Back at aid station 2/4 I was getting worried about my lack of a need to urinate given how much water I was taking in and luckily the one porta-potty was free so I fruitlessly wasted some time in it without any satisfaction so more time added to the clock.

The distance back to aid station 1/5 was deceptively long and I made the assumption it was the same distance as going out so I only had one water bottle.  Bad choice.  Lesson learned, note the distances between AS’s both ways and carry water accordingly.  Things are really starting to fall apart now.  Cramps, swollen feet leading to toe jam forcing me to take my socks off to make some room and knee screaming at me and I was at my limit for pain killer.

RW was a champ though, she got my shoes and socks off and my shoes back on when there was literally no way I’d of been able to do it.  Another 7-8 minutes wasted on this maneuver.

We finally hit a dirt albeit sand road and were off the oh so hard slick rock which lead us to the last aid station.  There a very nice set of volunteers had our bottles filled and us on our way in no time at all leaving us with about 3.5 miles of all uphill followed by all downhill back to the finish line.

This part I won’t lie was torture.   Since it was almost all up or down inclines my knee was being the loudest of the dwarfs Screamy.  I’d “run” a bit till it wouldn’t go any further and then walk.  And by bit I mean maybe 100 yards.

We got through the beautiful canyon section and up on the face of the cliff on the left (on the way back) and the finish line was about 2 miles (best guess) in the distance about equally split between downhill (#ouchmferouch) and a gravel road.

In the videos of this section there will be a fair bit of bleeping to make the video kid friendly.   I sack up and run the last half mile, trying to smile at the folks out watching the 50 miler mid pack start to come through, oh and us and hopefully succeeding although my running form was more a Frankensteinian lurch at this point.  Which some would say it always is.

Achievement Get: 50K

Crossing the finish line without much fanfare we got de-chipped and our medals, picked up our drop bags which were waiting for us and to the car where we enjoyed a bottle of Promised Land full fat chocolate milk and a full sugar Coke that I had to open with the key of the rental car because it was in the old style bottles with a pry off lid.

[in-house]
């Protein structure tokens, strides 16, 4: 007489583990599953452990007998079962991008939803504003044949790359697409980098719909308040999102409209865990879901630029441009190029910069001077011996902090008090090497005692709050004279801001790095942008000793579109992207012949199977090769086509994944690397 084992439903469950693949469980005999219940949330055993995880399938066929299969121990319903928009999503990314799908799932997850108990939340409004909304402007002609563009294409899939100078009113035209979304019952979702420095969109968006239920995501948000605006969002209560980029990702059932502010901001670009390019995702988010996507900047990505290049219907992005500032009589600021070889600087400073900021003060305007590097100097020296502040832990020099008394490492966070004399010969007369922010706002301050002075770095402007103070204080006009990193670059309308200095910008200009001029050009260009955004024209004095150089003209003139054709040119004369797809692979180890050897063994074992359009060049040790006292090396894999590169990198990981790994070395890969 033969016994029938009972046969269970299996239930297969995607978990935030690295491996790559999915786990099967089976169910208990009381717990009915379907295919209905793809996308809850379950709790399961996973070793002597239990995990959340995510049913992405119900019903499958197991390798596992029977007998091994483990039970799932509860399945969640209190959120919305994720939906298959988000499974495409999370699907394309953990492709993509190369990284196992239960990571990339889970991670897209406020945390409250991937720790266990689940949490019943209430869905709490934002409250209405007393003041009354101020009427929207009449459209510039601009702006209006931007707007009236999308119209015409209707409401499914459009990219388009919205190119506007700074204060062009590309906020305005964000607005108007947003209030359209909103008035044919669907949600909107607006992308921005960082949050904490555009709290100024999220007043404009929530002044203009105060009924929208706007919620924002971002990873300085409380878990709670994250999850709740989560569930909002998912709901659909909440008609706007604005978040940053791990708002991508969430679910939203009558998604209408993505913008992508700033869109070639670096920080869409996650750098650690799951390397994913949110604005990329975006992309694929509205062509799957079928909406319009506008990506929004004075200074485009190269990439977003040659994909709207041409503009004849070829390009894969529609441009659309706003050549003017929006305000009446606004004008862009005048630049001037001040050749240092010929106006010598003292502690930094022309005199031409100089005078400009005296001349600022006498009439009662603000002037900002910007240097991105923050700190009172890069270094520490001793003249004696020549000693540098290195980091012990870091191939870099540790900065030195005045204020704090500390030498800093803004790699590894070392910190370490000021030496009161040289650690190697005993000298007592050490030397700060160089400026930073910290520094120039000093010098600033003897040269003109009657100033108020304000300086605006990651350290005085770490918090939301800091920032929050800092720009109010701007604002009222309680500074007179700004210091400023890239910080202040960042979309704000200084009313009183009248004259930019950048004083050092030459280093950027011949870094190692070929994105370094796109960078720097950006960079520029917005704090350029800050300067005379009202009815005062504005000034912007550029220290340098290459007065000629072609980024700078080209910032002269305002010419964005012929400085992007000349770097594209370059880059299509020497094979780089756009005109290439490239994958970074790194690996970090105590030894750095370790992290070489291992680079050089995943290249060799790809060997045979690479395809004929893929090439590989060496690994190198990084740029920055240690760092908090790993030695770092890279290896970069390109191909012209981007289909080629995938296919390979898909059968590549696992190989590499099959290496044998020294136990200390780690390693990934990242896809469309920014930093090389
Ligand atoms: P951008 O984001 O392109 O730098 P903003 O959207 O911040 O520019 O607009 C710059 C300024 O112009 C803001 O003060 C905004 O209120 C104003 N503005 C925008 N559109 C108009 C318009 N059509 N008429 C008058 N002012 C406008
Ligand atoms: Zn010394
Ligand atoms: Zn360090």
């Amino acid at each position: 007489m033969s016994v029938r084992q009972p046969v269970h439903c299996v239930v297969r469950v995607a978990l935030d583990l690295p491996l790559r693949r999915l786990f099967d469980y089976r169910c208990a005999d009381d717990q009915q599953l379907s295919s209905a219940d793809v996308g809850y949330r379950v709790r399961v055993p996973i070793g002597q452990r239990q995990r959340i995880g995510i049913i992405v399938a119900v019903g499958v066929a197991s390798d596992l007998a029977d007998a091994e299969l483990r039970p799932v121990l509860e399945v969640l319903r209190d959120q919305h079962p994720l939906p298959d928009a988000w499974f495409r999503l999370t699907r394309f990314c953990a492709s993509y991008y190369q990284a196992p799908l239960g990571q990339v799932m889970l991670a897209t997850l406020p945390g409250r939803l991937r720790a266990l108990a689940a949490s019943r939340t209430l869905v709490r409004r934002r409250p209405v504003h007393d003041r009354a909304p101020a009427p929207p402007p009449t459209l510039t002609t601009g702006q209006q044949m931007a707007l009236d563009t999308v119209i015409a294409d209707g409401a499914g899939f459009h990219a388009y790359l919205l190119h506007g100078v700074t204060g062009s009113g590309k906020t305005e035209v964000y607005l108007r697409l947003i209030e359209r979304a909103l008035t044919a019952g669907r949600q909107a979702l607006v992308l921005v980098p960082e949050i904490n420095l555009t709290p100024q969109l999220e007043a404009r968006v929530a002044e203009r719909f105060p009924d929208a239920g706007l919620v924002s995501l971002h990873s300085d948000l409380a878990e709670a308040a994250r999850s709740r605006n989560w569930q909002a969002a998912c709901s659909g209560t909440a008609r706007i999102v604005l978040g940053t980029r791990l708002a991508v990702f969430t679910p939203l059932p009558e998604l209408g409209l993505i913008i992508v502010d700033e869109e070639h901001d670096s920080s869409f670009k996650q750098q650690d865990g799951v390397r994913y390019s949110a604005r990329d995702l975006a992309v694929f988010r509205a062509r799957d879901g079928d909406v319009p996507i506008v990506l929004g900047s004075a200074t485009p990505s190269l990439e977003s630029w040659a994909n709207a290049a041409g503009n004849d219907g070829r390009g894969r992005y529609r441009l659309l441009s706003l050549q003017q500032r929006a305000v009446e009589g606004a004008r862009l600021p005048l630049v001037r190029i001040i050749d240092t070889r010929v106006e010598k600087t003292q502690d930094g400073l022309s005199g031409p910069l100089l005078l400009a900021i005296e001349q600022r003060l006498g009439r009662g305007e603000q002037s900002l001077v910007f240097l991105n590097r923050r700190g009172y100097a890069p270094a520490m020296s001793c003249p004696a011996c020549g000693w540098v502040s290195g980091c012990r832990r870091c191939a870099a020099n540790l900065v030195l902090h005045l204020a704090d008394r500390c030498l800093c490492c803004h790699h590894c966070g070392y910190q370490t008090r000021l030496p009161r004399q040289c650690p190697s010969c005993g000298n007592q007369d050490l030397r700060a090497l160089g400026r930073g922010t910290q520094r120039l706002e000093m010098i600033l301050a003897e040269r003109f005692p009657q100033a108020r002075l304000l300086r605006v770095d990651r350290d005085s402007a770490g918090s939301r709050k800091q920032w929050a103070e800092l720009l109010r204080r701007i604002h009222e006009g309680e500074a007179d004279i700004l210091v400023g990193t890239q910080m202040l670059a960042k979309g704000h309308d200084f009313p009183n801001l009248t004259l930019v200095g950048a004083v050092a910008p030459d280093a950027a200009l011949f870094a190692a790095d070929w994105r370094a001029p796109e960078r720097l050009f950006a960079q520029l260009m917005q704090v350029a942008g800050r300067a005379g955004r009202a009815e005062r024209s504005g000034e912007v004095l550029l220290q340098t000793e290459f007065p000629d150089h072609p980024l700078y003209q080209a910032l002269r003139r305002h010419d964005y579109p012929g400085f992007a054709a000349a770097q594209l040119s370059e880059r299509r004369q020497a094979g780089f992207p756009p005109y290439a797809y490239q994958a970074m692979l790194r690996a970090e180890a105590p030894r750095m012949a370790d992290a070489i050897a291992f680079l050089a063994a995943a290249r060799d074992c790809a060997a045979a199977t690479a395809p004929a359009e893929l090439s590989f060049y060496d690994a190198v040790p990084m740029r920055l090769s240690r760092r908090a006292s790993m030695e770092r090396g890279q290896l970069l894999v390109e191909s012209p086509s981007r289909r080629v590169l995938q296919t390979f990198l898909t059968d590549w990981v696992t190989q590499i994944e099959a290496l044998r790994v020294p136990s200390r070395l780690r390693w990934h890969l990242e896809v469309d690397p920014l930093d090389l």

On the way back to our hotel rooms we started a new segment quite by accident that we’ll calling Runners in Cars After Races or something like that.    I think in a few years when we watch it again we’ll think it’s either hilarious or the most stupid thing in the world to bother video taping.

Afterwards, albeit after a significant PTSD event that was a first for me, we went down to the Moab Diner and split an order of pancakes, eggs, ham, bacon cheeseburger and fries with a side of onion rings.   It was delish.

T Minus 6 and…

It’s 4:53 p.m. on Sunday and in 6 days, Saturday the 17th, we’ll be finished with our first 50K (if we’re not by this time on Saturday then something went horribly wrong).

I did a 10K run this morning and frankly I’m not thrilled about how I’m going to do in the race. My HR was too high for what should have been an easy effort in 40 degree temperatures. The forced break has cost me more than I like in endurance and conditioning.

But it is what it is and there’s no take backsies. So we’re going to knock this out so we can join the ranks of the Ultra Marathoners. Now some ultra runners have an opinion that ultra marathons really only start at 50 miles. Everyone is entitled to their opinion. But my opinion is I’m putting the Ultra charm I’ve had for over an year on my RoadID at race end when I add my 50K charm.

We’ve both got our stuffs packed up, check lists checked and double checked and we’re going to give it our all. Not much more we can do.

Our 50K Plan

We’re in our taper weeks (thank goodness) for our first 50K (2 weeks out!).  It’s been a interesting journey to get here from that first 5K I agreed to 2+ years ago when I was a 100 yard runner and 100+lbs heavier.  A journey filled with learning about shoes and socks, shirts, shorts, tights, watches, training, hydration,fueling and the list goes on and on.  There have been injuries and forced layoffs as well as high points of PR’s set and re-set for shorter distances.